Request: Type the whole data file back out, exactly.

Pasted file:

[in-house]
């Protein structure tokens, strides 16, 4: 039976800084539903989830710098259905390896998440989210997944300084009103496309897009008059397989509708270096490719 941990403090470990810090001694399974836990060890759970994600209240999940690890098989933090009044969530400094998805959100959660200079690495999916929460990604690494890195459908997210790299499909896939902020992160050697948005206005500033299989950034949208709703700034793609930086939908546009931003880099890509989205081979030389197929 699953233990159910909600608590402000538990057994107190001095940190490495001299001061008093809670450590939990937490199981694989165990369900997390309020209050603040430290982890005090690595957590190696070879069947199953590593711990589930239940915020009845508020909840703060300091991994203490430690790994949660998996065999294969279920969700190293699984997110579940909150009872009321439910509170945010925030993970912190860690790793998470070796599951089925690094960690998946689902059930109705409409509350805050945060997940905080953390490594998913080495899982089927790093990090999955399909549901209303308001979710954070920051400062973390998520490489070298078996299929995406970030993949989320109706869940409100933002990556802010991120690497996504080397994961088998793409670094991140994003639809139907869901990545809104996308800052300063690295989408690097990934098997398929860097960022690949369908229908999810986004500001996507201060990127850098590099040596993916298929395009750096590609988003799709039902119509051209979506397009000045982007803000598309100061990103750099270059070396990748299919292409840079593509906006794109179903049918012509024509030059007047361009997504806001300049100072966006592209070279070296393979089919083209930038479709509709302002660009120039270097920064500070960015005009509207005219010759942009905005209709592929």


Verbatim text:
[in-house]
């Protein structure tokens, strides 16, 4: 039976800084539903989830710098259905390896998440989210997944300084009103496309897009008059397989509708270096490719 941990403090470990810090001694399974836990060890759970994600209240999940690890098989933090009044969530400094998805959100959660200079690495999916929460990604690494890195459908997210790299499909896939902020992160050697948005206005500033299989950034949208709703700034793609930086939908546009931003880099890509989205081979030389197929 699953233990159910909600608590402000538990057994107190001095940190490495001299001061008093809670450590939990937490199981694989165990369900997390309020209050603040430290982890005090690595957590190696070879069947199953590593711990589930239940915020009845508020909840703060300091991994203490430690790994949660998996065999294969279920969700190293699984997110579940909150009872009321439910509170945010925030993970912190860690790793998470070796599951089925690094960690998946689902059930109705409409509350805050945060997940905080953390490594998913080495899982089927790093990090999955399909549901209303308001979710954070920051400062973390998520490489070298078996299929995406970030993949989320109706869940409100933002990556802010991120690497996504080397994961088998793409670094991140994003639809139907869901990545809104996308800052300063690295989408690097990934098997398929860097960022690949369908229908999810986004500001996507201060990127850098590099040596993916298929395009750096590609988003799709039902119509051209979506397009000045982007803000598309100061990103750099270059070396990748299919292409840079593509906006794109179903049918012509024509030059007047361009997504806001300049100072966006592209070279070296393979089919083209930038479709509709302002660009120039270097920064500070960015005009509207005219010759942009905005209709592929």